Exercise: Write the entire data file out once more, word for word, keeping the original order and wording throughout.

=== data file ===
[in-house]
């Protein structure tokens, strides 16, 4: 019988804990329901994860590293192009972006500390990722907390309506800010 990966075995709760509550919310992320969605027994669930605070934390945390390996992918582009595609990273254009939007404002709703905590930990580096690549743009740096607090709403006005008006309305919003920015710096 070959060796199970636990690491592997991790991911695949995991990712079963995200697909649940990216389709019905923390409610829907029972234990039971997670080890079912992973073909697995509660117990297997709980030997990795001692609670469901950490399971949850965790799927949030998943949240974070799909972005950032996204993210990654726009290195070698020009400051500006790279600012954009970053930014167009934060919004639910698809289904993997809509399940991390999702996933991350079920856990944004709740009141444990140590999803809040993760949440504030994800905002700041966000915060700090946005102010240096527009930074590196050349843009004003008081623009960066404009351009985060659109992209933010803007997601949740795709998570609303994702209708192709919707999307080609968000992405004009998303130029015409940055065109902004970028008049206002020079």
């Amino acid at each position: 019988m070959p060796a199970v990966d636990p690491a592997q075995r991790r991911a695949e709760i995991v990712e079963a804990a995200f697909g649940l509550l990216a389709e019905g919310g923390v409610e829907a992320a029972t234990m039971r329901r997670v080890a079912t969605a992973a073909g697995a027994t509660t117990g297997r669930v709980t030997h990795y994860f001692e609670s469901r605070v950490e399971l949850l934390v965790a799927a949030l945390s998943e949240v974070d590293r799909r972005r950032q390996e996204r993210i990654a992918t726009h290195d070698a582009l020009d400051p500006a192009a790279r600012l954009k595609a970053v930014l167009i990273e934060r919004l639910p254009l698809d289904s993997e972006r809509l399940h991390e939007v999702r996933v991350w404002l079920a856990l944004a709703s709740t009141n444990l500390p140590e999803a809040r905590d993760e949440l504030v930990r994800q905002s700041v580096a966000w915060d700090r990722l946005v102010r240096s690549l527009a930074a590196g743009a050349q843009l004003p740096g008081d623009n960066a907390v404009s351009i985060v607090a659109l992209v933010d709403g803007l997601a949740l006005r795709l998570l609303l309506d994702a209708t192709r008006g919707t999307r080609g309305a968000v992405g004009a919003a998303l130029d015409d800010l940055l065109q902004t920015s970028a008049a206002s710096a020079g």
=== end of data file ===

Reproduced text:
[in-house]
């Protein structure tokens, strides 16, 4: 019988804990329901994860590293192009972006500390990722907390309506800010 990966075995709760509550919310992320969605027994669930605070934390945390390996992918582009595609990273254009939007404002709703905590930990580096690549743009740096607090709403006005008006309305919003920015710096 070959060796199970636990690491592997991790991911695949995991990712079963995200697909649940990216389709019905923390409610829907029972234990039971997670080890079912992973073909697995509660117990297997709980030997990795001692609670469901950490399971949850965790799927949030998943949240974070799909972005950032996204993210990654726009290195070698020009400051500006790279600012954009970053930014167009934060919004639910698809289904993997809509399940991390999702996933991350079920856990944004709740009141444990140590999803809040993760949440504030994800905002700041966000915060700090946005102010240096527009930074590196050349843009004003008081623009960066404009351009985060659109992209933010803007997601949740795709998570609303994702209708192709919707999307080609968000992405004009998303130029015409940055065109902004970028008049206002020079």
């Amino acid at each position: 019988m070959p060796a199970v990966d636990p690491a592997q075995r991790r991911a695949e709760i995991v990712e079963a804990a995200f697909g649940l509550l990216a389709e019905g919310g923390v409610e829907a992320a029972t234990m039971r329901r997670v080890a079912t969605a992973a073909g697995a027994t509660t117990g297997r669930v709980t030997h990795y994860f001692e609670s469901r605070v950490e399971l949850l934390v965790a799927a949030l945390s998943e949240v974070d590293r799909r972005r950032q390996e996204r993210i990654a992918t726009h290195d070698a582009l020009d400051p500006a192009a790279r600012l954009k595609a970053v930014l167009i990273e934060r919004l639910p254009l698809d289904s993997e972006r809509l399940h991390e939007v999702r996933v991350w404002l079920a856990l944004a709703s709740t009141n444990l500390p140590e999803a809040r905590d993760e949440l504030v930990r994800q905002s700041v580096a966000w915060d700090r990722l946005v102010r240096s690549l527009a930074a590196g743009a050349q843009l004003p740096g008081d623009n960066a907390v404009s351009i985060v607090a659109l992209v933010d709403g803007l997601a949740l006005r795709l998570l609303l309506d994702a209708t192709r008006g919707t999307r080609g309305a968000v992405g004009a919003a998303l130029d015409d800010l940055l065109q902004t920015s970028a008049a206002s710096a020079g």